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Re: Fixing a Grub Foul-up

On Mon, 30 Nov 2020 at 14:53, Martin McCormick <martin.m@suddenlink.net> wrote:

>  I typed sudo grub-install /dev/sdd.  It ran for a few
> seconds, announced that grub was installed without any errors and
> exited.

> After looking at /dev/sdd1/grub and seeing no updated
> date stamps, I had a sinking feeling and looked at /dev/sda1
> which is the boot partition on the system I haven't killed yet
> and, sure enough, grub-install had run on that drive.

> $ ls -lt /boot/grub
> It didn't even touch any part of /dev/sdd1.

The bootloader on /dev/sdd would have been updated.


> What am I failing to do to make the changes occur on the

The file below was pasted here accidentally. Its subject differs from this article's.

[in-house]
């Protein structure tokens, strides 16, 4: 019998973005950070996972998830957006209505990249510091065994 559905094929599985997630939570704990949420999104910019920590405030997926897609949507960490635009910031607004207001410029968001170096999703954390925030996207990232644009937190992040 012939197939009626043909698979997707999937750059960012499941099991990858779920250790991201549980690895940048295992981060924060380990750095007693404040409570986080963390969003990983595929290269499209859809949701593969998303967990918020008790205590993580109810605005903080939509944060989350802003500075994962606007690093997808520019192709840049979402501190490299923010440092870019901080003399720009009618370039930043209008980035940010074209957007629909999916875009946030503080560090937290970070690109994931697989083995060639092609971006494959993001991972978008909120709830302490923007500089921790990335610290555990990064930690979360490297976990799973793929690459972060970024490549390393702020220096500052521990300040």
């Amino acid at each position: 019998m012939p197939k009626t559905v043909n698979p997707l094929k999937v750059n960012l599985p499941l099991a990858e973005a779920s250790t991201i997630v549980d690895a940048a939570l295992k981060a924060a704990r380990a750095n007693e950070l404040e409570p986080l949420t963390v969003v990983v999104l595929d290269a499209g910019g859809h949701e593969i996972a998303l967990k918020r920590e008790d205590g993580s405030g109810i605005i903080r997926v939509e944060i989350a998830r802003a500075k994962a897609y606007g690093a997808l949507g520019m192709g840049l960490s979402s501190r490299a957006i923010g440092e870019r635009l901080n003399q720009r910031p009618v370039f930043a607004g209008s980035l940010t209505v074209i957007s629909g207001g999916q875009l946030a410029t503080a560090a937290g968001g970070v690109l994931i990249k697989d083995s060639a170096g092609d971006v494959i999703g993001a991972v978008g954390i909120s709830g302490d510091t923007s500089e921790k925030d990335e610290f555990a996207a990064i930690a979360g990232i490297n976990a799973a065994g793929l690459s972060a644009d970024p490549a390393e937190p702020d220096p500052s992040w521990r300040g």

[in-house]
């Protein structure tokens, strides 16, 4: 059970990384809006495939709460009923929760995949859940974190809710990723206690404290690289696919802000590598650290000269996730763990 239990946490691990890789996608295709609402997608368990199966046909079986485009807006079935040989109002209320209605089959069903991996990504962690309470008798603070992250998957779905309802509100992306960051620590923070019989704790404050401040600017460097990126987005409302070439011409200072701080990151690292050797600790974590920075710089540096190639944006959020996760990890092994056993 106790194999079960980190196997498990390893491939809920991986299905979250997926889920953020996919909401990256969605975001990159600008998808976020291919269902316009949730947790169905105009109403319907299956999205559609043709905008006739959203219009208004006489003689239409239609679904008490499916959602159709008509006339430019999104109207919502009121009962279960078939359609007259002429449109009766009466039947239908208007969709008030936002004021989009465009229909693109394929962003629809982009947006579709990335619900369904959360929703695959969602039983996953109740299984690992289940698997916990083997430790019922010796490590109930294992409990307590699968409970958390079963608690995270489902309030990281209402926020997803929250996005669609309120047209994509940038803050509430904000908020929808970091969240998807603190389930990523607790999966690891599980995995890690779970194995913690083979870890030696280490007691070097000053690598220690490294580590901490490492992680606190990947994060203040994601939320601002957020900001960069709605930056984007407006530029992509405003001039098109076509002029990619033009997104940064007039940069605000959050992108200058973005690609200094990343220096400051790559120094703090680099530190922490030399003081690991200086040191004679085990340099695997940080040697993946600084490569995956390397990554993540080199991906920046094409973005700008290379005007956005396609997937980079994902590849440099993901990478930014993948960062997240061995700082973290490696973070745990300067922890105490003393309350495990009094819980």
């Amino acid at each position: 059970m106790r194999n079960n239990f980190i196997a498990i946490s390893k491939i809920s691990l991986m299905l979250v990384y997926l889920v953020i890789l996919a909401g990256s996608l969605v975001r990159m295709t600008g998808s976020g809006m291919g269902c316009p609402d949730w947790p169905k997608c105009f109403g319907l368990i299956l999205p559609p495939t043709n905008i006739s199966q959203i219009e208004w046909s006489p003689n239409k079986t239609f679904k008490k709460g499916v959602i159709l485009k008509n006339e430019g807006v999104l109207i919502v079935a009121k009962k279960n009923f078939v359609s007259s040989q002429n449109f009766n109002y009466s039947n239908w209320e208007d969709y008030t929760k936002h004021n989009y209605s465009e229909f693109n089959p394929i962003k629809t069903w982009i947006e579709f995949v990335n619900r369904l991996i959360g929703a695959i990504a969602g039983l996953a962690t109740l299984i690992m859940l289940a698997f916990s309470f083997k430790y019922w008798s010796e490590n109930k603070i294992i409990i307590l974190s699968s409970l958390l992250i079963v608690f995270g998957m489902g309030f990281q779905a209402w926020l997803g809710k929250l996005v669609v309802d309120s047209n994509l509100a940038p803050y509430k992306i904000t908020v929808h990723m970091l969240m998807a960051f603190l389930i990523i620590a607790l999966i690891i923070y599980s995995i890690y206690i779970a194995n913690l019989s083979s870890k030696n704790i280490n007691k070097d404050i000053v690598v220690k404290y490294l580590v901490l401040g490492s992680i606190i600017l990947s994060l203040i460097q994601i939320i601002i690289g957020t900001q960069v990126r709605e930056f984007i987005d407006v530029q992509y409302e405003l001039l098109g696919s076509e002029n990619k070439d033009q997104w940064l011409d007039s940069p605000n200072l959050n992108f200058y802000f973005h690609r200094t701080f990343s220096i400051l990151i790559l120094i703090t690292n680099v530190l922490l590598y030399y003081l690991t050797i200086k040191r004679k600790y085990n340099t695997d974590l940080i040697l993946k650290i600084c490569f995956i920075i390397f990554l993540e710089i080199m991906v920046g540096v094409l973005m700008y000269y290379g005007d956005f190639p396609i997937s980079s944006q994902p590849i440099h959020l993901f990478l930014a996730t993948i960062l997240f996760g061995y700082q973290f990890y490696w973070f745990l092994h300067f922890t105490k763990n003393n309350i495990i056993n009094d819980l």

> designated drive?

Your lack of success is because the the command you used has designed
behaviour to install the grub bootloader to the boot sector of
/dev/sdd, and also install the grub files you listed into the current
system /boot/grub (which was not on sdd at the time). That is the
reason why you see those files on /dev/sda1, because it was the boot
partition at the time you ran the command.

If you want a grub-install command that writes /boot/grub files
somewhere onto /dev/sdd then you will first have to mount the desired
target boot partiton of /dev/sdd on some mountpoint that you choose,
and then run a command something like this:
  sudo grub-install
--boot-directory=/some/mountpoint/where/is/the/sdd/boot /dev/sdd

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